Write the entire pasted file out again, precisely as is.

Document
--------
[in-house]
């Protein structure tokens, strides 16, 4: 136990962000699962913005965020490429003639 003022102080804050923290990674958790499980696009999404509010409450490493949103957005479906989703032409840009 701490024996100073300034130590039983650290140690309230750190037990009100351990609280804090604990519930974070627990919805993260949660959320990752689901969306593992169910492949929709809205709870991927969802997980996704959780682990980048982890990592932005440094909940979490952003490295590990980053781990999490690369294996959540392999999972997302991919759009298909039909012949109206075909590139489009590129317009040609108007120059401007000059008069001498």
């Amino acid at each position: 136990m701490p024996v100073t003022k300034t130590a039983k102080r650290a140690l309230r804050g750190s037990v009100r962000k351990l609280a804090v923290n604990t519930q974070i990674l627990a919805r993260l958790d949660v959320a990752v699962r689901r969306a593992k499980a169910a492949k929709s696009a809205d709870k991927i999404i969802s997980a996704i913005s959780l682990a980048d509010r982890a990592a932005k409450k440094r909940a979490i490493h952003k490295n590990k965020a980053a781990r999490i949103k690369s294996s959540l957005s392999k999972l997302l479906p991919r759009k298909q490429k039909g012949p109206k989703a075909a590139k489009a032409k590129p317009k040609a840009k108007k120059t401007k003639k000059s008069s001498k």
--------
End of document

[in-house]
């Protein structure tokens, strides 16, 4: 136990962000699962913005965020490429003639 003022102080804050923290990674958790499980696009999404509010409450490493949103957005479906989703032409840009 701490024996100073300034130590039983650290140690309230750190037990009100351990609280804090604990519930974070627990919805993260949660959320990752689901969306593992169910492949929709809205709870991927969802997980996704959780682990980048982890990592932005440094909940979490952003490295590990980053781990999490690369294996959540392999999972997302991919759009298909039909012949109206075909590139489009590129317009040609108007120059401007000059008069001498």
């Amino acid at each position: 136990m701490p024996v100073t003022k300034t130590a039983k102080r650290a140690l309230r804050g750190s037990v009100r962000k351990l609280a804090v923290n604990t519930q974070i990674l627990a919805r993260l958790d949660v959320a990752v699962r689901r969306a593992k499980a169910a492949k929709s696009a809205d709870k991927i999404i969802s997980a996704i913005s959780l682990a980048d509010r982890a990592a932005k409450k440094r909940a979490i490493h952003k490295n590990k965020a980053a781990r999490i949103k690369s294996s959540l957005s392999k999972l997302l479906p991919r759009k298909q490429k039909g012949p109206k989703a075909a590139k489009a032409k590129p317009k040609a840009k108007k120059t401007k003639k000059s008069s001498k």